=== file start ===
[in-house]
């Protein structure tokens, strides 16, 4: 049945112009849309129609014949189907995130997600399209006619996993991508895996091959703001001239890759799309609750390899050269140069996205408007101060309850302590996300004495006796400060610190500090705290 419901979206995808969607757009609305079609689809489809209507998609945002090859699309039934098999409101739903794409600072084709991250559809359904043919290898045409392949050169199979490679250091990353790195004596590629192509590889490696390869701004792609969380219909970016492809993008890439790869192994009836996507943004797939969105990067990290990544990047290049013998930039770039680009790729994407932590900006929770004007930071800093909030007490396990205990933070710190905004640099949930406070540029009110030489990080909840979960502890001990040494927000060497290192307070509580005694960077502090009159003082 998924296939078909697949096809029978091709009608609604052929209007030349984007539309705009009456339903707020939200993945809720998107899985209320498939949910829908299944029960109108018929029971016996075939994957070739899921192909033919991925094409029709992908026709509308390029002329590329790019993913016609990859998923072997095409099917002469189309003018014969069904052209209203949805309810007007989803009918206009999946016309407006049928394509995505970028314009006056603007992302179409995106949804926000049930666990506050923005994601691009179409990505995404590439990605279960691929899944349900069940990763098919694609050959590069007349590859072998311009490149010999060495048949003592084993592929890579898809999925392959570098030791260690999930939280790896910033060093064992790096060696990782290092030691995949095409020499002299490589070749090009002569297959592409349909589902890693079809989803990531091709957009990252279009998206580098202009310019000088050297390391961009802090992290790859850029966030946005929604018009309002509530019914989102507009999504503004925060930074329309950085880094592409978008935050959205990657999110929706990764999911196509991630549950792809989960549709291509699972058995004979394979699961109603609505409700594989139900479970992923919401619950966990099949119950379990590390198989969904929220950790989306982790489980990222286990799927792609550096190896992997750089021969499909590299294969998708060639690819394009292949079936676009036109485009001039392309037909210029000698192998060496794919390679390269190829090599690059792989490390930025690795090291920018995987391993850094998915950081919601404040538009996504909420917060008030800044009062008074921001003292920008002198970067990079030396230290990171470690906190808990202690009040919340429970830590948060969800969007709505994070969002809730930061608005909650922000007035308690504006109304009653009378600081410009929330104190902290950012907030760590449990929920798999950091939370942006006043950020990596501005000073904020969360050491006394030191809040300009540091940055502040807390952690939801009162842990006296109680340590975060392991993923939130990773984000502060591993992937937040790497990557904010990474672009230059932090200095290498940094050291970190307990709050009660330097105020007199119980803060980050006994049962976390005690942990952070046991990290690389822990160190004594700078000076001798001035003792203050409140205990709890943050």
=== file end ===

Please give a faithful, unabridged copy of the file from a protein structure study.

[in-house]
């Protein structure tokens, strides 16, 4: 049945112009849309129609014949189907995130997600399209006619996993991508895996091959703001001239890759799309609750390899050269140069996205408007101060309850302590996300004495006796400060610190500090705290 419901979206995808969607757009609305079609689809489809209507998609945002090859699309039934098999409101739903794409600072084709991250559809359904043919290898045409392949050169199979490679250091990353790195004596590629192509590889490696390869701004792609969380219909970016492809993008890439790869192994009836996507943004797939969105990067990290990544990047290049013998930039770039680009790729994407932590900006929770004007930071800093909030007490396990205990933070710190905004640099949930406070540029009110030489990080909840979960502890001990040494927000060497290192307070509580005694960077502090009159003082 998924296939078909697949096809029978091709009608609604052929209007030349984007539309705009009456339903707020939200993945809720998107899985209320498939949910829908299944029960109108018929029971016996075939994957070739899921192909033919991925094409029709992908026709509308390029002329590329790019993913016609990859998923072997095409099917002469189309003018014969069904052209209203949805309810007007989803009918206009999946016309407006049928394509995505970028314009006056603007992302179409995106949804926000049930666990506050923005994601691009179409990505995404590439990605279960691929899944349900069940990763098919694609050959590069007349590859072998311009490149010999060495048949003592084993592929890579898809999925392959570098030791260690999930939280790896910033060093064992790096060696990782290092030691995949095409020499002299490589070749090009002569297959592409349909589902890693079809989803990531091709957009990252279009998206580098202009310019000088050297390391961009802090992290790859850029966030946005929604018009309002509530019914989102507009999504503004925060930074329309950085880094592409978008935050959205990657999110929706990764999911196509991630549950792809989960549709291509699972058995004979394979699961109603609505409700594989139900479970992923919401619950966990099949119950379990590390198989969904929220950790989306982790489980990222286990799927792609550096190896992997750089021969499909590299294969998708060639690819394009292949079936676009036109485009001039392309037909210029000698192998060496794919390679390269190829090599690059792989490390930025690795090291920018995987391993850094998915950081919601404040538009996504909420917060008030800044009062008074921001003292920008002198970067990079030396230290990171470690906190808990202690009040919340429970830590948060969800969007709505994070969002809730930061608005909650922000007035308690504006109304009653009378600081410009929330104190902290950012907030760590449990929920798999950091939370942006006043950020990596501005000073904020969360050491006394030191809040300009540091940055502040807390952690939801009162842990006296109680340590975060392991993923939130990773984000502060591993992937937040790497990557904010990474672009230059932090200095290498940094050291970190307990709050009660330097105020007199119980803060980050006994049962976390005690942990952070046991990290690389822990160190004594700078000076001798001035003792203050409140205990709890943050």